In general, this seventh year of her being gone marks a turning point for me. The first few years were very emotional for me. I’m still emotional about my mom being gone. I’ve had to go through some of the hardest things of my life with out her. However, it’s different now. I feel like I’ve internalized her spirit somewhat. I can feel her influence in my life, in my person. I feel her presence when I say what she said or cook what she cooked or did anything she did. I’m also beginning to understand my mother more as a woman. I had my first daughter at a year younger than my mom was when she had me. And now I understand a bit what that was like for her, especially as I was coming into adulthood.

So in a lot of ways, I feel more connected to her than ever before. But I still miss her every, single day.

That’s my 2019 tribute. See you in 2020!

2018: The 3 most prolific things my mother ever said to me

My mom had a lot of sayings. Some she got from her mother. Some she got from the Big Book (my mom had 25 years clean and sober when she died). Some she picked up from random people I’ll never know. My grandfather once called me the griot of the family (a griot is a West African storyteller, usually of family lineage). He used to tell me stories and I’d memorize them. Such is the case with the things my mother said to me. Your mother may have said some of these things to you. I’ll share what they were and what they meant to me.

  1. “You are the descendant of kings and queens and noble tribesman. Only God is greater than you.” I don’t talk much on this blog about the experience of growing up black in America. But it is a factor that my mother considered every day of our lives together. From having the “talk” with me (for those who don’t know, that’s the talk most black American parents have with their kids on how to behave if stopped by the police such that you come out of the encounter alive) to making sure I had proper beauty references, my mother wanted me to be proud of my heritage. I was born into a world that was still trying to grapple with the ugly truth of slavery, and didn’t quite know where black beauty fit into the picture. And there I was, this funny-looking, multi-racial, pudgy kid. But it was important to her for me to know that I have a culture. That I come from “good stock,” as she said. These were the first words I heard after I was born. She saw to it. They were also the first words my brother heard. And the first words each of my children heard. She believed the first words you hear in life are powerful, and she made sure to craft powerful words to put into all of us.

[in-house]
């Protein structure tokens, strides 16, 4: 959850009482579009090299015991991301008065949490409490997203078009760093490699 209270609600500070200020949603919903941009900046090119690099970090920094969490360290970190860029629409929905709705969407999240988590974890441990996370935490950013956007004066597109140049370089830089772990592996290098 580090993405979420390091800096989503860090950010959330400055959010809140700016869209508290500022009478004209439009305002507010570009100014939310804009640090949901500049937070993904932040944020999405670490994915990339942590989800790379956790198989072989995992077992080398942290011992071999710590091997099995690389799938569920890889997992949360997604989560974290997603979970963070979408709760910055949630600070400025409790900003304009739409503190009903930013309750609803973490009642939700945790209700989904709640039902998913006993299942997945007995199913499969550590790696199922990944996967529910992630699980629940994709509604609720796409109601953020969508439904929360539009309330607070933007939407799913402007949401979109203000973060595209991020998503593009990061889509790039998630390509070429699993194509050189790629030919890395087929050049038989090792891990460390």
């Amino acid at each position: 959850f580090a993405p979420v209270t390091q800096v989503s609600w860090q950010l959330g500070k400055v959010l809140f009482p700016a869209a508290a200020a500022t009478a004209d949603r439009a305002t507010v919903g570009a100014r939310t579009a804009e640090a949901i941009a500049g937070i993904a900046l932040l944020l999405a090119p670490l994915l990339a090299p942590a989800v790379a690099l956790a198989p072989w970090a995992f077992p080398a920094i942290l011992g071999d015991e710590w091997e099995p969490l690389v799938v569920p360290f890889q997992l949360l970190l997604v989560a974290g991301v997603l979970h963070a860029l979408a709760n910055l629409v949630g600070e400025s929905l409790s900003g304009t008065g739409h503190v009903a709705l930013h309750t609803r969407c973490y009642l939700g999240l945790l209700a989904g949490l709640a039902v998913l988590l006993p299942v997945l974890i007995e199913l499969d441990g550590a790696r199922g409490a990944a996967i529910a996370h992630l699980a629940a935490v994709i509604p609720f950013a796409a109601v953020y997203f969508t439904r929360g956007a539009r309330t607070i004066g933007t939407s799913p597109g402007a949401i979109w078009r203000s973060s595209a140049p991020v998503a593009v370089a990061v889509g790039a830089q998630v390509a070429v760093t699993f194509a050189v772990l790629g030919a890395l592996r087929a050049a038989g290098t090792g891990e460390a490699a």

2. “If nothing changes, nothing changes.” This one she got from my grandmother, who got it from who knows where. I’ve heard the saying in other places, but here’s what it means to me. You can’t expect change – good or bad – without change. You can’t just change one part of your life and expect that everything else is supposed to stay the same. That never happens. Ever. Ever! So she used to say that to me a lot. To remind me that if I want positive change, I have to embrace change. That has always been hard for me. But I remember this saying and it makes things easier.
  3. “Excuses are tools of incompetence. They build monuments of nothingness. Those who specialize in them seldom accomplish anything.” I had to recite this when I made excuses as a child. I made my kids recite this. It does two very important things. First, it makes you aware that you are making an excuse. Second, it makes you aware of the nature of an excuse and how it does nothing to benefit you. Throughout my life I’ve made some pretty not-so-great decisions. And as a result, I’ve limited my own choices in life. Instead of berating me, my mother made sure I never made excuses. If there was something I wanted to do, she’d tell me, “Find a way. It’s there.” And when I gave all the reasons why I couldn’t, she’d simply say, “Excuses…”

These and many more things my mother said stay in my heart. I am so grateful for them because they make me who I am today. I am a person who sets goals and achieves them. I am a person who seeks to exude the love she feels for everyone. I am a person who wants to be fair and just. I am a person who will tell you the truth, even if it is a hard truth. I am a person who does not accept accuses but does not see the point in self-bashing.

In short, I am my mother’s daughter.

Until 2019…